Summer is hot dog season in the United States, the time of year when the portable protein appears on backyard grills and ballpark concession stands across the country. Hot dogs are serious business. According to "Forbes," Americans consume billions of hot dogs each year between the Memorial Day and Labor Day holidays. No matter where you go, you'll find a variety of ways to cook and top hot dogs with local ingredients that reflect the people and culture of the region. Whether you prefer to toss it on a grill, boil it on the stove, or roast it on a stick, give your hot dogs some personality this summer and try these regional favorites.
The Northeast states from Pennsylvania to Maine have some of the greatest hot dog variations in the country, which is no surprise coming from the region where a hot dog with baked beans is a Saturday night staple. A classic New York hot dog is a simple combination of a grilled hot dog typically topped with mustard and sauerkraut. Cross the border into New Jersey, though, and you find the Newark-style Italian dog. This deep-fried hot dog is stuffed in pizza bread instead of a bun, and topped with sautéed onions, peppers, and potatoes.
Two of the most iconic hot dogs in the country hail from the Midwest. The first is the Chicago-style hot dog dragged "through the Garden" and overflowing with sliced tomatoes, pickles, white onions, sport peppers, mustard, and relish. A steamed poppy seed bun completes the sandwich. In Michigan, the Detroit Coney packs plenty of flavor with fewer ingredients. Load up the hot dog with mustard, beanless chili, chopped onions, and shredded cheddar cheese for a gooey, savory treat.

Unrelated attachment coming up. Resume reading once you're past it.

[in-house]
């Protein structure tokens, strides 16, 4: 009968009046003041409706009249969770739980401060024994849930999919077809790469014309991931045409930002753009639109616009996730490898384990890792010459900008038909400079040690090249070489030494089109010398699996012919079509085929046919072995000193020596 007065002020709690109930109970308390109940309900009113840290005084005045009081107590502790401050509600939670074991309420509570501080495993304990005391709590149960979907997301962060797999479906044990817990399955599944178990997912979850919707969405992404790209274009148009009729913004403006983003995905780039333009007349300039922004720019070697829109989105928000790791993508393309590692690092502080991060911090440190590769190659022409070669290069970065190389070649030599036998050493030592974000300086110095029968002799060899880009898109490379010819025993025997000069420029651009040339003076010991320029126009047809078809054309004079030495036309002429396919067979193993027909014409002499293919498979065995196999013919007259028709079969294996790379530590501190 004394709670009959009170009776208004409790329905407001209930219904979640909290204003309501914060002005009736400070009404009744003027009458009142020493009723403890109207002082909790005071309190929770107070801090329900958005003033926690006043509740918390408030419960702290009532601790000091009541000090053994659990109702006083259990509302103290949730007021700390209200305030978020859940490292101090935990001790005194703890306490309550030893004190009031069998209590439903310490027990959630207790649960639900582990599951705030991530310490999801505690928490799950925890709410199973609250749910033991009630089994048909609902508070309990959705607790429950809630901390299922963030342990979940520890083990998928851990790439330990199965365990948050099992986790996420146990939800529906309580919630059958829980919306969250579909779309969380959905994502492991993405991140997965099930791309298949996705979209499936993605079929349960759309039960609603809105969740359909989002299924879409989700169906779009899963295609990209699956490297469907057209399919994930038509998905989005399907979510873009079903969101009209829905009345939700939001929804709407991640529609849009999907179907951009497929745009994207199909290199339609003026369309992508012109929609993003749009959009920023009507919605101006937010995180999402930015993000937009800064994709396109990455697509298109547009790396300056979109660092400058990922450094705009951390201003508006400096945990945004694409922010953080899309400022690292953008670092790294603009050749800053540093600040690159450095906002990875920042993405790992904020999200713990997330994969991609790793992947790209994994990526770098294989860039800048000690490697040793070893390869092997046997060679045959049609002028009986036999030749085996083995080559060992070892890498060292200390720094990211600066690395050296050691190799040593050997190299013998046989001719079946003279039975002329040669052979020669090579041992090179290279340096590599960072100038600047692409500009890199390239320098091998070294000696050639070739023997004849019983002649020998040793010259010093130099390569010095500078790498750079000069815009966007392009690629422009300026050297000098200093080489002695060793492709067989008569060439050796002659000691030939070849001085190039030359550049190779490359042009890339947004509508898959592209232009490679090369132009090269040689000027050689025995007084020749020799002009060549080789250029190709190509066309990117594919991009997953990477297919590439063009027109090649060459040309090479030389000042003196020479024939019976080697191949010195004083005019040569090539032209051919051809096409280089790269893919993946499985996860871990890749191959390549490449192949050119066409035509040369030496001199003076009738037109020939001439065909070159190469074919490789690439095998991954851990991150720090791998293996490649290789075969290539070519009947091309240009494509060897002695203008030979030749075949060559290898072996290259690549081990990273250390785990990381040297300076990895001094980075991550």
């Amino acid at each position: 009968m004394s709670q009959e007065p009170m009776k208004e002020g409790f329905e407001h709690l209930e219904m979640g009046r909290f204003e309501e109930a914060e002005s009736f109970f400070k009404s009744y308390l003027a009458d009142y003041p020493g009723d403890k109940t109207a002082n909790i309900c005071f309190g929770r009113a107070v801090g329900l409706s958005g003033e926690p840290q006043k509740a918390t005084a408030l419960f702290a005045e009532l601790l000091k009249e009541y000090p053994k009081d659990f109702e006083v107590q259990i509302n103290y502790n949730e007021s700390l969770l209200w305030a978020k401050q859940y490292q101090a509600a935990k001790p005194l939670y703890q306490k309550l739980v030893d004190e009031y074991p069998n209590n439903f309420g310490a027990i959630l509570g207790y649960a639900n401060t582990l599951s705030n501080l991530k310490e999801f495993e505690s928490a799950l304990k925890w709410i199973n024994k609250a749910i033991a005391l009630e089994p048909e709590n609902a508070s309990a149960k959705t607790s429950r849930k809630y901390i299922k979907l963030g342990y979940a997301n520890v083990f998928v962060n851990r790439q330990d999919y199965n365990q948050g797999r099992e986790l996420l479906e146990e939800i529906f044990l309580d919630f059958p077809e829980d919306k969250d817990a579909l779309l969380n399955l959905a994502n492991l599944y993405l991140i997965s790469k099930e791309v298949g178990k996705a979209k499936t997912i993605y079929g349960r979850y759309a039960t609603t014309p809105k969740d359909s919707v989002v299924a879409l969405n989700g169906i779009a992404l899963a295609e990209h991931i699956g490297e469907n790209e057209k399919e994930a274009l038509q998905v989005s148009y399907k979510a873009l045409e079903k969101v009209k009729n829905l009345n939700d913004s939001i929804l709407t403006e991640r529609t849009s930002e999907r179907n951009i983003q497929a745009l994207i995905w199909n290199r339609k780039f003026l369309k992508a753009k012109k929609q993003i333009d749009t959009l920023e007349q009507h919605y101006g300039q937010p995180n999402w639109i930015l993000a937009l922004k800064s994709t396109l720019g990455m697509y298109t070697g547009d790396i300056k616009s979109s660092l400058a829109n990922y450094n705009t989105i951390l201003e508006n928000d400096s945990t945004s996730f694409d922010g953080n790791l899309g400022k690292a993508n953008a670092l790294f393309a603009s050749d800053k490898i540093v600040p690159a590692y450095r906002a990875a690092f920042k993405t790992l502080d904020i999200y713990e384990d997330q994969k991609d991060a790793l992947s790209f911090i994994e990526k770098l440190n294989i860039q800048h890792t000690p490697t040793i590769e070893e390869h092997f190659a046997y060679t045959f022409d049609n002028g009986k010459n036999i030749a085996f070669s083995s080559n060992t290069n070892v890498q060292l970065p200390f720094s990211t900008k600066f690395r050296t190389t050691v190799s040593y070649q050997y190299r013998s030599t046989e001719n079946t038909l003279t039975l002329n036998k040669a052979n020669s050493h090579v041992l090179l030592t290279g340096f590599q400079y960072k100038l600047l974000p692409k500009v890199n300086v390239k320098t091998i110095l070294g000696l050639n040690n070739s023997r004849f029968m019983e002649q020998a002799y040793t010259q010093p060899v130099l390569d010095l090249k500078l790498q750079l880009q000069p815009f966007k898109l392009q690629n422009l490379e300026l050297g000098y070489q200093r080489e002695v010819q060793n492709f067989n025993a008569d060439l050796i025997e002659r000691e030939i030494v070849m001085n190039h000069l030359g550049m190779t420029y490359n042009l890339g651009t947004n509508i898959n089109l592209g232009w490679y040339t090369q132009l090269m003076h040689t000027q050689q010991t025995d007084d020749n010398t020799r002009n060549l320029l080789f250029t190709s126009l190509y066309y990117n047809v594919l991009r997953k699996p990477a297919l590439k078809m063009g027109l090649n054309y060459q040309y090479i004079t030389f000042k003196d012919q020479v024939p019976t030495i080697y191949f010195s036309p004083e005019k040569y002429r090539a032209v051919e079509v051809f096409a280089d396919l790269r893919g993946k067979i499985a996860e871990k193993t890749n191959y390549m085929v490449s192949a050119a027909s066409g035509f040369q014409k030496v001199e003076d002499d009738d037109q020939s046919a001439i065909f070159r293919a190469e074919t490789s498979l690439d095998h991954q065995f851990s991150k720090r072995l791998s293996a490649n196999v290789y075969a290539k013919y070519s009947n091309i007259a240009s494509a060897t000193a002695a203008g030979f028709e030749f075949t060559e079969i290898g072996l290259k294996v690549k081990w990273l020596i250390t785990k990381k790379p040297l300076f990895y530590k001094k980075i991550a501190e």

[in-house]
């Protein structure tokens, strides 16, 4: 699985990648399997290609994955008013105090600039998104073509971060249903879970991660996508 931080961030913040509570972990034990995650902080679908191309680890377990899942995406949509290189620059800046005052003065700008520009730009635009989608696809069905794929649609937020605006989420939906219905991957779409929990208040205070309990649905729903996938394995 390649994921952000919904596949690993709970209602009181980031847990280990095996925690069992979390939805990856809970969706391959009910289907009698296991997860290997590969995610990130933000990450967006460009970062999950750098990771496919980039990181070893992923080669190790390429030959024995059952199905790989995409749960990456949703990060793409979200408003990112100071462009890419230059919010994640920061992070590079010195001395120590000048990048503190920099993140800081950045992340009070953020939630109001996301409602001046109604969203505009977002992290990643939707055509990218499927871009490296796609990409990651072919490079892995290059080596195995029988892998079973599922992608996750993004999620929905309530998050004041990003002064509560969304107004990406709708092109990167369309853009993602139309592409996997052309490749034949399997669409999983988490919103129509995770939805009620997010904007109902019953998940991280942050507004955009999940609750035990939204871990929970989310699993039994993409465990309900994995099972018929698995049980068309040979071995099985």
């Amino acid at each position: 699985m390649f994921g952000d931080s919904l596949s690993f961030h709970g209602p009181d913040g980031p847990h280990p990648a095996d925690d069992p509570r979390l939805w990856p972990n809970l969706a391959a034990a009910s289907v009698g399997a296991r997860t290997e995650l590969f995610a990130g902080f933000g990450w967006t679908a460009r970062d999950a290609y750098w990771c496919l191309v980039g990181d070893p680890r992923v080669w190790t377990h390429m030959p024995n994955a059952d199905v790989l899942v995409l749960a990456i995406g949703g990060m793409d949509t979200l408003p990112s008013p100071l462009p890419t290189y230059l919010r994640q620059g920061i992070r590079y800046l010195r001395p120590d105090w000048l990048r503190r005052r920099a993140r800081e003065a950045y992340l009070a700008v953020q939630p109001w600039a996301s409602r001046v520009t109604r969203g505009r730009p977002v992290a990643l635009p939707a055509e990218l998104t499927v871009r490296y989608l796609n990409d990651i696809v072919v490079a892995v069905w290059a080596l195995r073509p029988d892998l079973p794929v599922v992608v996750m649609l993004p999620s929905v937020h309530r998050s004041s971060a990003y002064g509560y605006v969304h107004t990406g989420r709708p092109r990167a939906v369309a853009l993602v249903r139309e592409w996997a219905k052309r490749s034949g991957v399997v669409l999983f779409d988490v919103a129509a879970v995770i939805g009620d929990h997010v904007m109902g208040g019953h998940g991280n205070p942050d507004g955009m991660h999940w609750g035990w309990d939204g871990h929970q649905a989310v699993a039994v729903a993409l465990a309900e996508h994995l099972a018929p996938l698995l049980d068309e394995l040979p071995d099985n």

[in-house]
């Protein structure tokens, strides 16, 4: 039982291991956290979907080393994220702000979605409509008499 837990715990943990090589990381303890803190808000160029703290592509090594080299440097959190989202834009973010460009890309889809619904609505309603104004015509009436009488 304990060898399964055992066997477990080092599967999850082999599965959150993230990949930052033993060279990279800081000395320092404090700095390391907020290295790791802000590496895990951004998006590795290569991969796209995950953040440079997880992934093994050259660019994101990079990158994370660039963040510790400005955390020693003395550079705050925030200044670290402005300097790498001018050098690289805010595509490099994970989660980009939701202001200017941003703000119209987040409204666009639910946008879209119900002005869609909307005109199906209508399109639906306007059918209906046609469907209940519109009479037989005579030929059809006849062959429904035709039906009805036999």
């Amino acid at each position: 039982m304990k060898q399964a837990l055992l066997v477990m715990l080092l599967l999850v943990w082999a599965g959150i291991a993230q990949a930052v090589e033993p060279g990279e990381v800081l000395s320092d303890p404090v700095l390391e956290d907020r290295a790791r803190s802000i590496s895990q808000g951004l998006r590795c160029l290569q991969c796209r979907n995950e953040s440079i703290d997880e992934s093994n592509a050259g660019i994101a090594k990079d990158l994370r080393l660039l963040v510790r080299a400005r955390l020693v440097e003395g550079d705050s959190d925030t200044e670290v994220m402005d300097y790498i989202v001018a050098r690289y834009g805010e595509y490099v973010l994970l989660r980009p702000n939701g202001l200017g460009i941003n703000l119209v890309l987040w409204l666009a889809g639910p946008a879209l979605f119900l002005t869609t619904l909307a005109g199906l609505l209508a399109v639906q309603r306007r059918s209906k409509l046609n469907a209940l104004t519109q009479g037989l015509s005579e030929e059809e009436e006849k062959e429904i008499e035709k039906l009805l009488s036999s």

Kansas City Royals fans love to devour Reuben dogs while watching games. This take on the Reuben sandwich has an all-beef hot dog smothered in sauerkraut, Swiss cheese, caraway seeds, and Thousand Island dressing. Arizona, on the other hand, takes hot dogs to another level with bacon-wrapped hot dogs topped with pinto beans, chopped tomatoes, onions, mayonnaise, and jalapenos. Stuff everything in a steamed bolillo roll for a hearty Sonoran dog.
In the South, hot dog toppings typically include some combination of chili and slaw made from either red or green cabbage. Another local favorite in northern Georgia is a scrambled dog. This dish, made from chopped hot dogs topped with chili, onions, pickles, and oyster crackers, requires a knife and fork to eat.